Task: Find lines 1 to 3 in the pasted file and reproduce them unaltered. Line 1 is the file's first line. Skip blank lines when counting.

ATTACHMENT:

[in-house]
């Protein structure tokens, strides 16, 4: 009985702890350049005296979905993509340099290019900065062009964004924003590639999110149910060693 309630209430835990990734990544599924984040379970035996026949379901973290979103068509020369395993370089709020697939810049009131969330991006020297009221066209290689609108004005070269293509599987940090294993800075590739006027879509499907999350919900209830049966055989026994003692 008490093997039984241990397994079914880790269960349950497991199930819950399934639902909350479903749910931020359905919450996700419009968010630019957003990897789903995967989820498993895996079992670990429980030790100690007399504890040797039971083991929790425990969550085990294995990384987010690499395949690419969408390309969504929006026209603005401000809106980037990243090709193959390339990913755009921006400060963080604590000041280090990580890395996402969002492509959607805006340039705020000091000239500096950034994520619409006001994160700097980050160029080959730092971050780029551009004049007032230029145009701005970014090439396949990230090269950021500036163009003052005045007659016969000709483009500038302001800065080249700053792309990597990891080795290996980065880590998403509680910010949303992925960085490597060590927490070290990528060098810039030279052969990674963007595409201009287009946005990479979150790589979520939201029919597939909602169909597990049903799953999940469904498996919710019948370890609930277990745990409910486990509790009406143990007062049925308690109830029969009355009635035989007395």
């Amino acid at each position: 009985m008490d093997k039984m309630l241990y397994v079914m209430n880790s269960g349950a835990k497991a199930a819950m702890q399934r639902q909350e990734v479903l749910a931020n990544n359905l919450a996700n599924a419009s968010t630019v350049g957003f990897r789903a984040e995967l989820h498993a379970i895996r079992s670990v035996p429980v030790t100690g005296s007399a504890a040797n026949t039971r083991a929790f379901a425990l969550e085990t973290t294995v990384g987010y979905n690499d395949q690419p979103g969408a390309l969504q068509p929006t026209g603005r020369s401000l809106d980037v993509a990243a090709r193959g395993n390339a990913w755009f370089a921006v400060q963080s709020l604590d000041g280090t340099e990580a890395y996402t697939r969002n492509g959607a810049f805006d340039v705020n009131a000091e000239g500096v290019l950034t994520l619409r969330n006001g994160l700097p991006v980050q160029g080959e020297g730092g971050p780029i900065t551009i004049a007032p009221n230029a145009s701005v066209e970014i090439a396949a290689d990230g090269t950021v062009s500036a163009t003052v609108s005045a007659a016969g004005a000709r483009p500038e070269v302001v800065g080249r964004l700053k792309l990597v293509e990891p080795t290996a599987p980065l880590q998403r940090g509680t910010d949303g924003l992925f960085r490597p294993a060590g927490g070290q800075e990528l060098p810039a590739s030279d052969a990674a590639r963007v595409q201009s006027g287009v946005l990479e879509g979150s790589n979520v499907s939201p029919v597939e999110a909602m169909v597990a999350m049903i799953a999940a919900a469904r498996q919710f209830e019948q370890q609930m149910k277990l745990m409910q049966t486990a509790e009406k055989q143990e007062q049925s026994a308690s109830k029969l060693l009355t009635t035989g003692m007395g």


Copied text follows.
[in-house]
């Protein structure tokens, strides 16, 4: 009985702890350049005296979905993509340099290019900065062009964004924003590639999110149910060693 309630209430835990990734990544599924984040379970035996026949379901973290979103068509020369395993370089709020697939810049009131969330991006020297009221066209290689609108004005070269293509599987940090294993800075590739006027879509499907999350919900209830049966055989026994003692 008490093997039984241990397994079914880790269960349950497991199930819950399934639902909350479903749910931020359905919450996700419009968010630019957003990897789903995967989820498993895996079992670990429980030790100690007399504890040797039971083991929790425990969550085990294995990384987010690499395949690419969408390309969504929006026209603005401000809106980037990243090709193959390339990913755009921006400060963080604590000041280090990580890395996402969002492509959607805006340039705020000091000239500096950034994520619409006001994160700097980050160029080959730092971050780029551009004049007032230029145009701005970014090439396949990230090269950021500036163009003052005045007659016969000709483009500038302001800065080249700053792309990597990891080795290996980065880590998403509680910010949303992925960085490597060590927490070290990528060098810039030279052969990674963007595409201009287009946005990479979150790589979520939201029919597939909602169909597990049903799953999940469904498996919710019948370890609930277990745990409910486990509790009406143990007062049925308690109830029969009355009635035989007395």
């Amino acid at each position: 009985m008490d093997k039984m309630l241990y397994v079914m209430n880790s269960g349950a835990k497991a199930a819950m702890q399934r639902q909350e990734v479903l749910a931020n990544n359905l919450a996700n599924a419009s968010t630019v350049g957003f990897r789903a984040e995967l989820h498993a379970i895996r079992s670990v035996p429980v030790t100690g005296s007399a504890a040797n026949t039971r083991a929790f379901a425990l969550e085990t973290t294995v990384g987010y979905n690499d395949q690419p979103g969408a390309l969504q068509p929006t026209g603005r020369s401000l809106d980037v993509a990243a090709r193959g395993n390339a990913w755009f370089a921006v400060q963080s709020l604590d000041g280090t340099e990580a890395y996402t697939r969002n492509g959607a810049f805006d340039v705020n009131a000091e000239g500096v290019l950034t994520l619409r969330n006001g994160l700097p991006v980050q160029g080959e020297g730092g971050p780029i900065t551009i004049a007032p009221n230029a145009s701005v066209e970014i090439a396949a290689d990230g090269t950021v062009s500036a163009t003052v609108s005045a007659a016969g004005a000709r483009p500038e070269v302001v800065g080249r964004l700053k792309l990597v293509e990891p080795t290996a599987p980065l880590q998403r940090g509680t910010d949303g924003l992925f960085r490597p294993a060590g927490g070290q800075e990528l060098p810039a590739s030279d052969a990674a590639r963007v595409q201009s006027g287009v946005l990479e879509g979150s790589n979520v499907s939201p029919v597939e999110a909602m169909v597990a999350m049903i799953a999940a919900a469904r498996q919710f209830e019948q370890q609930m149910k277990l745990m409910q049966t486990a509790e009406k055989q143990e007062q049925s026994a308690s109830k029969l060693l009355t009635t035989g003692m007395g």